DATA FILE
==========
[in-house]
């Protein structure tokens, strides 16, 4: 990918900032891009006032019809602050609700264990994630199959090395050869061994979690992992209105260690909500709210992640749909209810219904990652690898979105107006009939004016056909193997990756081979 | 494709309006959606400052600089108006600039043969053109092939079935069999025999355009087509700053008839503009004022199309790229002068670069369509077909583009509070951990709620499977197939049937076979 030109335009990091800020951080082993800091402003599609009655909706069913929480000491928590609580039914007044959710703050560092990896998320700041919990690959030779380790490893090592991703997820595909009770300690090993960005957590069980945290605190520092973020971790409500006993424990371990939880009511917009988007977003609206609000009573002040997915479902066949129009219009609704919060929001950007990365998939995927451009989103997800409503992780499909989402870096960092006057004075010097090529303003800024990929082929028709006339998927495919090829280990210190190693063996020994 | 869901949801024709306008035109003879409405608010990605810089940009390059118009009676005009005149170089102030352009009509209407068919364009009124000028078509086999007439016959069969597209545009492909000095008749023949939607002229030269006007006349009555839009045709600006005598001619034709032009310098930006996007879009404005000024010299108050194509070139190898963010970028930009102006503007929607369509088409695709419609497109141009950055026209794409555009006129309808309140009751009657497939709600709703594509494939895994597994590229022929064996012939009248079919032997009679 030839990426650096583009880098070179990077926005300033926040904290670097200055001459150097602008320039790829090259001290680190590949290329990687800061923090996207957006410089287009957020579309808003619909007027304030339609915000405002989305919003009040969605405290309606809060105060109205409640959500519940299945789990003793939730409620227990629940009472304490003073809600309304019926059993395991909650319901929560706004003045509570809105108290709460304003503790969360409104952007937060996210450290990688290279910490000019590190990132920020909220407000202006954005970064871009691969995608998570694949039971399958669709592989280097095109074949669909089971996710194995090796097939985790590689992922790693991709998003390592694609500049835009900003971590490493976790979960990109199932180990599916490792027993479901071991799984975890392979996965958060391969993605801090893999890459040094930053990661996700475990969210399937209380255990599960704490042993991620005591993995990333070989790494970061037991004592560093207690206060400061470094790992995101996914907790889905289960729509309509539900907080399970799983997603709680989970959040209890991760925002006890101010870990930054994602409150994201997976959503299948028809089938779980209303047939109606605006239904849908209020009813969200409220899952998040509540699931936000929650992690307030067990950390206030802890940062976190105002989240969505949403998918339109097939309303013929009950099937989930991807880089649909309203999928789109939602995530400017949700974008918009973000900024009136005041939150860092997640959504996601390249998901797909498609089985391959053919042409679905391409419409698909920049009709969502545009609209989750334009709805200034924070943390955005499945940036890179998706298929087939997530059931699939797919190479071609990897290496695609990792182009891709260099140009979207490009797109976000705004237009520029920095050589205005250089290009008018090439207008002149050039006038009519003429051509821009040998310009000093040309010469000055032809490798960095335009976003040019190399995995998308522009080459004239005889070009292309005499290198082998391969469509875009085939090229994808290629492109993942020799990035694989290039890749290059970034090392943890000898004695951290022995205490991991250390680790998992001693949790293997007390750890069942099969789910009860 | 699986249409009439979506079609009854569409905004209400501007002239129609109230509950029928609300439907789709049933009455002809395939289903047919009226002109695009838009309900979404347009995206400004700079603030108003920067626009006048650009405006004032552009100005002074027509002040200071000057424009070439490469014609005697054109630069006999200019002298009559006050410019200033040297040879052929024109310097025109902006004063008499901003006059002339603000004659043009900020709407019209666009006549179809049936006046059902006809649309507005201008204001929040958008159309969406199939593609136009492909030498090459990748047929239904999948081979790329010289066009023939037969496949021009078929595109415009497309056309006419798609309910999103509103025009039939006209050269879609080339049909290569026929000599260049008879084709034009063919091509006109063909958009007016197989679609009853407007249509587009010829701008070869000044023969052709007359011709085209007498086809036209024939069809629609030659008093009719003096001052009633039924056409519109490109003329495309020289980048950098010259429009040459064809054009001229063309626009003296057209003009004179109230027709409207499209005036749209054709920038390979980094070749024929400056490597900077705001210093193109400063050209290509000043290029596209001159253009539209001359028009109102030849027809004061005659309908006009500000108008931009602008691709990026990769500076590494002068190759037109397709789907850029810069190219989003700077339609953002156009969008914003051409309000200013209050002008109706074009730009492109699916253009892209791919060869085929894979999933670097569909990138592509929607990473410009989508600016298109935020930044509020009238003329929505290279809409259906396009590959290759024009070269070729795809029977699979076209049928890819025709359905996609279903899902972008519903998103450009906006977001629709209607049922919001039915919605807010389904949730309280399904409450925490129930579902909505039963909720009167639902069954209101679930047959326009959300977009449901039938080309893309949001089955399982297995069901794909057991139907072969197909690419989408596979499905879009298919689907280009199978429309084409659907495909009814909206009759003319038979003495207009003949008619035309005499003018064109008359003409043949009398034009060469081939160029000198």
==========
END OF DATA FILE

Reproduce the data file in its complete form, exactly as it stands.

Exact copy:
[in-house]
């Protein structure tokens, strides 16, 4: 990918900032891009006032019809602050609700264990994630199959090395050869061994979690992992209105260690909500709210992640749909209810219904990652690898979105107006009939004016056909193997990756081979 | 494709309006959606400052600089108006600039043969053109092939079935069999025999355009087509700053008839503009004022199309790229002068670069369509077909583009509070951990709620499977197939049937076979 030109335009990091800020951080082993800091402003599609009655909706069913929480000491928590609580039914007044959710703050560092990896998320700041919990690959030779380790490893090592991703997820595909009770300690090993960005957590069980945290605190520092973020971790409500006993424990371990939880009511917009988007977003609206609000009573002040997915479902066949129009219009609704919060929001950007990365998939995927451009989103997800409503992780499909989402870096960092006057004075010097090529303003800024990929082929028709006339998927495919090829280990210190190693063996020994 | 869901949801024709306008035109003879409405608010990605810089940009390059118009009676005009005149170089102030352009009509209407068919364009009124000028078509086999007439016959069969597209545009492909000095008749023949939607002229030269006007006349009555839009045709600006005598001619034709032009310098930006996007879009404005000024010299108050194509070139190898963010970028930009102006503007929607369509088409695709419609497109141009950055026209794409555009006129309808309140009751009657497939709600709703594509494939895994597994590229022929064996012939009248079919032997009679 030839990426650096583009880098070179990077926005300033926040904290670097200055001459150097602008320039790829090259001290680190590949290329990687800061923090996207957006410089287009957020579309808003619909007027304030339609915000405002989305919003009040969605405290309606809060105060109205409640959500519940299945789990003793939730409620227990629940009472304490003073809600309304019926059993395991909650319901929560706004003045509570809105108290709460304003503790969360409104952007937060996210450290990688290279910490000019590190990132920020909220407000202006954005970064871009691969995608998570694949039971399958669709592989280097095109074949669909089971996710194995090796097939985790590689992922790693991709998003390592694609500049835009900003971590490493976790979960990109199932180990599916490792027993479901071991799984975890392979996965958060391969993605801090893999890459040094930053990661996700475990969210399937209380255990599960704490042993991620005591993995990333070989790494970061037991004592560093207690206060400061470094790992995101996914907790889905289960729509309509539900907080399970799983997603709680989970959040209890991760925002006890101010870990930054994602409150994201997976959503299948028809089938779980209303047939109606605006239904849908209020009813969200409220899952998040509540699931936000929650992690307030067990950390206030802890940062976190105002989240969505949403998918339109097939309303013929009950099937989930991807880089649909309203999928789109939602995530400017949700974008918009973000900024009136005041939150860092997640959504996601390249998901797909498609089985391959053919042409679905391409419409698909920049009709969502545009609209989750334009709805200034924070943390955005499945940036890179998706298929087939997530059931699939797919190479071609990897290496695609990792182009891709260099140009979207490009797109976000705004237009520029920095050589205005250089290009008018090439207008002149050039006038009519003429051509821009040998310009000093040309010469000055032809490798960095335009976003040019190399995995998308522009080459004239005889070009292309005499290198082998391969469509875009085939090229994808290629492109993942020799990035694989290039890749290059970034090392943890000898004695951290022995205490991991250390680790998992001693949790293997007390750890069942099969789910009860 | 699986249409009439979506079609009854569409905004209400501007002239129609109230509950029928609300439907789709049933009455002809395939289903047919009226002109695009838009309900979404347009995206400004700079603030108003920067626009006048650009405006004032552009100005002074027509002040200071000057424009070439490469014609005697054109630069006999200019002298009559006050410019200033040297040879052929024109310097025109902006004063008499901003006059002339603000004659043009900020709407019209666009006549179809049936006046059902006809649309507005201008204001929040958008159309969406199939593609136009492909030498090459990748047929239904999948081979790329010289066009023939037969496949021009078929595109415009497309056309006419798609309910999103509103025009039939006209050269879609080339049909290569026929000599260049008879084709034009063919091509006109063909958009007016197989679609009853407007249509587009010829701008070869000044023969052709007359011709085209007498086809036209024939069809629609030659008093009719003096001052009633039924056409519109490109003329495309020289980048950098010259429009040459064809054009001229063309626009003296057209003009004179109230027709409207499209005036749209054709920038390979980094070749024929400056490597900077705001210093193109400063050209290509000043290029596209001159253009539209001359028009109102030849027809004061005659309908006009500000108008931009602008691709990026990769500076590494002068190759037109397709789907850029810069190219989003700077339609953002156009969008914003051409309000200013209050002008109706074009730009492109699916253009892209791919060869085929894979999933670097569909990138592509929607990473410009989508600016298109935020930044509020009238003329929505290279809409259906396009590959290759024009070269070729795809029977699979076209049928890819025709359905996609279903899902972008519903998103450009906006977001629709209607049922919001039915919605807010389904949730309280399904409450925490129930579902909505039963909720009167639902069954209101679930047959326009959300977009449901039938080309893309949001089955399982297995069901794909057991139907072969197909690419989408596979499905879009298919689907280009199978429309084409659907495909009814909206009759003319038979003495207009003949008619035309005499003018064109008359003409043949009398034009060469081939160029000198």